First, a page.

1.Never open a book with weather.

If it's only to create atmosphere, and not a character's reaction to the weather, you don't want to go on too long. The reader is apt to leaf ahead looking for people. There are exceptions. If you happen to be Barry Lopez, who has more ways to describe ice and snow than an Eskimo, you can do all the weather reporting you want.

2.Avoid prologues.

They can be annoying, especially a prologue following an introduction that comes after a foreword. But these are ordinarily found in nonfiction. A prologue in a novel is backstory, and you can drop it in anywhere you want.

There is a prologue in John Steinbeck's Sweet Thursday Sweet Thursday, but it's o.K. because a character in the book makes the point of what my rules are all about. He says: "I like a lot of talk in a book and I don't like to have nobody tell me what the guy that's talking looks like. I want to figure out what he looks like from the way he talks... figure out what the guy's thinking from what he says. I like some description but not too much of that.... Sometimes I want a book to break loose with a bunch of hooptedoodle.... Spin up some pretty words maybe or sing a little song with language. That's nice. But I wish it was set aside so I don't have to read it. I don't want hooptedoodle to get mixed up with the story.''

3.Never use a verb other than "said'' to carry dialogue.

The line of dialogue belongs to the character; the verb is the writer sticking his nose in. But said is far less intrusive than grumbled, gasped, cautioned, lied. I once noticed Mary McCarthy ending a line of dialogue with "she asseverated,'' and had to stop reading to get the dictionary.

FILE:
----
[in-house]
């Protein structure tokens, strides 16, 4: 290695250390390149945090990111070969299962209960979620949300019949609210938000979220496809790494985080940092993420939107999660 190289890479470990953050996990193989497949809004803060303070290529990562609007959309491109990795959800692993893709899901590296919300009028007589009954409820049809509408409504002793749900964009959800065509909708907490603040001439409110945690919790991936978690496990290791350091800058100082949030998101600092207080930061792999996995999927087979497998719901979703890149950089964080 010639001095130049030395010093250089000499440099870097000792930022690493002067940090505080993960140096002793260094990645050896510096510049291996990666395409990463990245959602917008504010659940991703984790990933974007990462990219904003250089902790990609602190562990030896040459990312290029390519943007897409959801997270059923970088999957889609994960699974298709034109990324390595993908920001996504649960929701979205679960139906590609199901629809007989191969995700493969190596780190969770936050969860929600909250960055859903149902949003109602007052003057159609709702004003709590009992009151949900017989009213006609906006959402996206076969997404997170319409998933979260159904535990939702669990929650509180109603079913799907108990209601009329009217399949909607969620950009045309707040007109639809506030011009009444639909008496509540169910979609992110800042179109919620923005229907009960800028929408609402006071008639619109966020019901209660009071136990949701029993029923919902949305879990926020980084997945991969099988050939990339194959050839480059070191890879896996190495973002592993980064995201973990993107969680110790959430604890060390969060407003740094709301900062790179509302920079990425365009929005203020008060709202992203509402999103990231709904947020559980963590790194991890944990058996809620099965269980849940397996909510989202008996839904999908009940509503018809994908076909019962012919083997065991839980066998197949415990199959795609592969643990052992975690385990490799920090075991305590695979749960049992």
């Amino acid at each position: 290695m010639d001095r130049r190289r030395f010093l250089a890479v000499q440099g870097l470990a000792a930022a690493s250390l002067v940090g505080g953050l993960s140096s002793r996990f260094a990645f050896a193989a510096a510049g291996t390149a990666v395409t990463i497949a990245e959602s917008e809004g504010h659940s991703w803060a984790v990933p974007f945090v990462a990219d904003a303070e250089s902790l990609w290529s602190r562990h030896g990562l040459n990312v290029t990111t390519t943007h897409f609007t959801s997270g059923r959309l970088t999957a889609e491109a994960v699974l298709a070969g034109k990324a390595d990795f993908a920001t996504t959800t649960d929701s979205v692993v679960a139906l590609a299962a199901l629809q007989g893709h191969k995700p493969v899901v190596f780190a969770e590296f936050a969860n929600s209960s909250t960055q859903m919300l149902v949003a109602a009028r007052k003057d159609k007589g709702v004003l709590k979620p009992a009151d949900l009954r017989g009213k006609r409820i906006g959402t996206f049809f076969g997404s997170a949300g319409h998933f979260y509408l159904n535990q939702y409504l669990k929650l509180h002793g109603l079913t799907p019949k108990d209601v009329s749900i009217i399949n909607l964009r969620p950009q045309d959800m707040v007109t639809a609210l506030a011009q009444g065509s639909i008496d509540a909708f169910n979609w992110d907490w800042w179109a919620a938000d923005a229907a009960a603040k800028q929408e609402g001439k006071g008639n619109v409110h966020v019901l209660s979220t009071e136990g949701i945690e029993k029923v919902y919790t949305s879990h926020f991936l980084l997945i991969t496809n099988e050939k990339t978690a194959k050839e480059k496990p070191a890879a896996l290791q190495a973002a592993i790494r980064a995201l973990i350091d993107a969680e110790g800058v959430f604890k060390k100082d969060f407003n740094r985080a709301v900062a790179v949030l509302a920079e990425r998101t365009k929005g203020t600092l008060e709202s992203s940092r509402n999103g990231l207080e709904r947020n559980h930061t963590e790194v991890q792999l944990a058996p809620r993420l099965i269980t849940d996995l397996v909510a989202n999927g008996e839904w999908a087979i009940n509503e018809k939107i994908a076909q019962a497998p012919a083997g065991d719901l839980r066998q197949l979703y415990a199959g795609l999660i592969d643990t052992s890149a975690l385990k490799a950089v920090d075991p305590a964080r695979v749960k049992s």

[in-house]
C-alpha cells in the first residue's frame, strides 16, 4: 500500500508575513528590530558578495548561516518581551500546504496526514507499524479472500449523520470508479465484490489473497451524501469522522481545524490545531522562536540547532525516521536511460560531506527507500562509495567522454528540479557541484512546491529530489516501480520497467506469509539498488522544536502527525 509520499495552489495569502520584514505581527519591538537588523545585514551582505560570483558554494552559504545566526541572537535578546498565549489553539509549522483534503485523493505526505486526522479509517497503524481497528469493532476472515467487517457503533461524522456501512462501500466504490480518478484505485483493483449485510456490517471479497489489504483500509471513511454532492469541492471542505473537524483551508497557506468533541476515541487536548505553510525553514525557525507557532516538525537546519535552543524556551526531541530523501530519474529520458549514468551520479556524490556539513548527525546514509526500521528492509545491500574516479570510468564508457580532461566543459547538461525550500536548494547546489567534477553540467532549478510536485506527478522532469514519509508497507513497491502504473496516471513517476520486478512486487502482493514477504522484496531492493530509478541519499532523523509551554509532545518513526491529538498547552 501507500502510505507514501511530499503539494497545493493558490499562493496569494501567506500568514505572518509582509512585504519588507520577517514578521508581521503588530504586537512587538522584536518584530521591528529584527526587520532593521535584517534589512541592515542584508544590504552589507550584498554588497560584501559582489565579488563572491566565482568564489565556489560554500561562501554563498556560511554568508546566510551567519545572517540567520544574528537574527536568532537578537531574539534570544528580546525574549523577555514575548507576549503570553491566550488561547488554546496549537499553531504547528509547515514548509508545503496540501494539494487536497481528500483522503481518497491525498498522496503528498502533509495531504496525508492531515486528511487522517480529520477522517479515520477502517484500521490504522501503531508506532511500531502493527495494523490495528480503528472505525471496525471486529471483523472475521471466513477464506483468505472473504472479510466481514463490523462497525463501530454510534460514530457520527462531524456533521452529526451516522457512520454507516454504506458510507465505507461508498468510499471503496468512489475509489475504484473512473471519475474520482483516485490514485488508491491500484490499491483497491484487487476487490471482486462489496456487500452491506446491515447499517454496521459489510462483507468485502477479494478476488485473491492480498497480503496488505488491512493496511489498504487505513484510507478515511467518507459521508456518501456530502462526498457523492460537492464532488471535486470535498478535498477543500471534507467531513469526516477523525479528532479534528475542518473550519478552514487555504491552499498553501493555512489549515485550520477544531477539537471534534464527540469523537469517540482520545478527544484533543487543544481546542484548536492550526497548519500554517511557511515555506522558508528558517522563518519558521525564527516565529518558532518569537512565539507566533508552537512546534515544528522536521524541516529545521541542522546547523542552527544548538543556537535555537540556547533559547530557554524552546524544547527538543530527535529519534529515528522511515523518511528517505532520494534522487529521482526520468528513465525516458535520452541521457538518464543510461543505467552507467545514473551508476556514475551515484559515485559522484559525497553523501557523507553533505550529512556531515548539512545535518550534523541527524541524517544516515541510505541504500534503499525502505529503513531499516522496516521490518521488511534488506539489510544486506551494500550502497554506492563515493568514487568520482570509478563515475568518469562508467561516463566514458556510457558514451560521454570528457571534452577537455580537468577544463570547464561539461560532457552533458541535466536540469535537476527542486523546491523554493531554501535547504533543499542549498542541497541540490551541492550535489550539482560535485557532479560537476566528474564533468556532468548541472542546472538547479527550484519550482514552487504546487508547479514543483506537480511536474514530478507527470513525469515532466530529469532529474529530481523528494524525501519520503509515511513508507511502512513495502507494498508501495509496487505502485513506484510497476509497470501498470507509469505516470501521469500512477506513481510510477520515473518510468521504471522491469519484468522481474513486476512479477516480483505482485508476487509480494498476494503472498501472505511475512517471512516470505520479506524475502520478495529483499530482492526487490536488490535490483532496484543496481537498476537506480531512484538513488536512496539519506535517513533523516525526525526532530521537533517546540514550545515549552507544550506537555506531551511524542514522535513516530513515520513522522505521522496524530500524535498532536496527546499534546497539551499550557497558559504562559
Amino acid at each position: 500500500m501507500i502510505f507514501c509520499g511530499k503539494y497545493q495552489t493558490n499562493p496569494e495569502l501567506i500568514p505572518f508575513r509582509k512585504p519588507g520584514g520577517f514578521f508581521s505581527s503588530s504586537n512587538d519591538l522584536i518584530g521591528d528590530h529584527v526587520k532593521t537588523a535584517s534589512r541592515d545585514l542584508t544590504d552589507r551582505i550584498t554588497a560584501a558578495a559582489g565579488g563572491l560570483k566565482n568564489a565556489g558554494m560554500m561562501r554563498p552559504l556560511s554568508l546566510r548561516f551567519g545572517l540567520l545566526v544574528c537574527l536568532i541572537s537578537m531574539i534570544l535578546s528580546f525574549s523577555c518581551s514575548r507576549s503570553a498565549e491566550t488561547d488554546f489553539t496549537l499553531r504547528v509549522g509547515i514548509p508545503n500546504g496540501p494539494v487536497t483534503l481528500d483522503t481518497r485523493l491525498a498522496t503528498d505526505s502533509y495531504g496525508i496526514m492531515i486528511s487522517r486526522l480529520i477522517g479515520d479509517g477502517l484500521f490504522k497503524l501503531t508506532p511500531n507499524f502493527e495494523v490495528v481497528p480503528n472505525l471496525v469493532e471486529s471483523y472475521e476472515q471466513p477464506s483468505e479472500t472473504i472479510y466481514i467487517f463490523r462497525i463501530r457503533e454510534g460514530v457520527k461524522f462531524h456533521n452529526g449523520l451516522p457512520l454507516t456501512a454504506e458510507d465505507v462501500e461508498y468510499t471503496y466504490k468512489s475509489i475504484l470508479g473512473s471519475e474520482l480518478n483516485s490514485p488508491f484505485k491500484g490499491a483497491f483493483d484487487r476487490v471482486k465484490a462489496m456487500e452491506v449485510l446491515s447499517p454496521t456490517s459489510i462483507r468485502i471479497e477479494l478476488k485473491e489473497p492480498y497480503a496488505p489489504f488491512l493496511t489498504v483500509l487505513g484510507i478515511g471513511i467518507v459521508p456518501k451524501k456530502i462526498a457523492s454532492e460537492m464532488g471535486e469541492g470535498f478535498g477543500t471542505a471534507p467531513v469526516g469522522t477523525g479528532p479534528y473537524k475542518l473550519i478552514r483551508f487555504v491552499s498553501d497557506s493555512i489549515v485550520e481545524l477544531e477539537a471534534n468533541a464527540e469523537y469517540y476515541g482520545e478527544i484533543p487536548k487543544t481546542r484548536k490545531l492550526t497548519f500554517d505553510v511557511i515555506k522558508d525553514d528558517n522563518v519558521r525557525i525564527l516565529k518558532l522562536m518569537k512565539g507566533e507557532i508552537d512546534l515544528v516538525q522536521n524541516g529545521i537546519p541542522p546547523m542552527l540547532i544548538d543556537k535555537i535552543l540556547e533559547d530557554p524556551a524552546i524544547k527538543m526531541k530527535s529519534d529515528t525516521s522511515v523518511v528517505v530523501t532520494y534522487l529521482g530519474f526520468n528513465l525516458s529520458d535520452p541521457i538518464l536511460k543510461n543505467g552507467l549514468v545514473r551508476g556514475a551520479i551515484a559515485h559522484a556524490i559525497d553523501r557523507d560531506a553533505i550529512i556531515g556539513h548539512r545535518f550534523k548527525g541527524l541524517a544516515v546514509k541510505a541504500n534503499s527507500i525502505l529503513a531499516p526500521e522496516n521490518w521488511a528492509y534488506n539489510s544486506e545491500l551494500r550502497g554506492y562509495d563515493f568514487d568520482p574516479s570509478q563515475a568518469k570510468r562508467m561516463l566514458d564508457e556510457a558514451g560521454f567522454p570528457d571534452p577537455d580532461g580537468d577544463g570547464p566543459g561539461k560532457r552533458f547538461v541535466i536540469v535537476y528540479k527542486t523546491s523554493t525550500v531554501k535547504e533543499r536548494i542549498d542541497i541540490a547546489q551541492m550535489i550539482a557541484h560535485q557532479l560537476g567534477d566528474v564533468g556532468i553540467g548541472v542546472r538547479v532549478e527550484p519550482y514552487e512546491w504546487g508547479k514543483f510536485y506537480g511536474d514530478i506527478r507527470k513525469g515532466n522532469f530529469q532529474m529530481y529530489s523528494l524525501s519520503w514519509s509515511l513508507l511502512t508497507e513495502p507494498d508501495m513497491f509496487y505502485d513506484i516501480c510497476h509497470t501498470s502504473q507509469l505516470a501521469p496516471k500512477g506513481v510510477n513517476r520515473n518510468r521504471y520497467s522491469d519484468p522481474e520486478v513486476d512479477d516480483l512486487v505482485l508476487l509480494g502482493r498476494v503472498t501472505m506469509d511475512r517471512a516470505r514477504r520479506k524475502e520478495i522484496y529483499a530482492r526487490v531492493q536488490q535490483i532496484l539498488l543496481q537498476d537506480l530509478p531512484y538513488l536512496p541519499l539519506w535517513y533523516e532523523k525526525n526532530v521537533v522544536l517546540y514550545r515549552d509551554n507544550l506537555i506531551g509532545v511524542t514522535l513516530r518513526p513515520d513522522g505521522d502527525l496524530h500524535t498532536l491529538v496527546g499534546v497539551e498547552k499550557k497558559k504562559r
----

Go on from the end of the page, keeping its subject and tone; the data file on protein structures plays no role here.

4.Never use an adverb to modify the verb "said''...

... he admonished gravely. To use an adverb this way (or almost any way) is a mortal sin. The writer is now exposing himself in earnest, using a word that distracts and can interrupt the rhythm of the exchange. I have a character in one of my books tell how she used to write historical romances "full of rape and adverbs.''

5.Keep your exclamation points under control.

You are allowed no more than two or three per 100,000 words of prose. If you have the knack of playing with exclaimers the way Tom Wolfe does, you can throw them in by the handful.

6.Never use the words "suddenly'' or "all hell broke loose.''

This rule doesn't require an explanation. I have noticed that writers who use "suddenly'' tend to exercise less control in the application of exclamation points.

7.Use regional dialect, patois, sparingly.

Once you start spelling words in dialogue phonetically and loading the page with apostrophes, you won't be able to stop. Notice the way Annie Proulx captures the flavor of Wyoming voices in her book of short stories Close Range Close Range.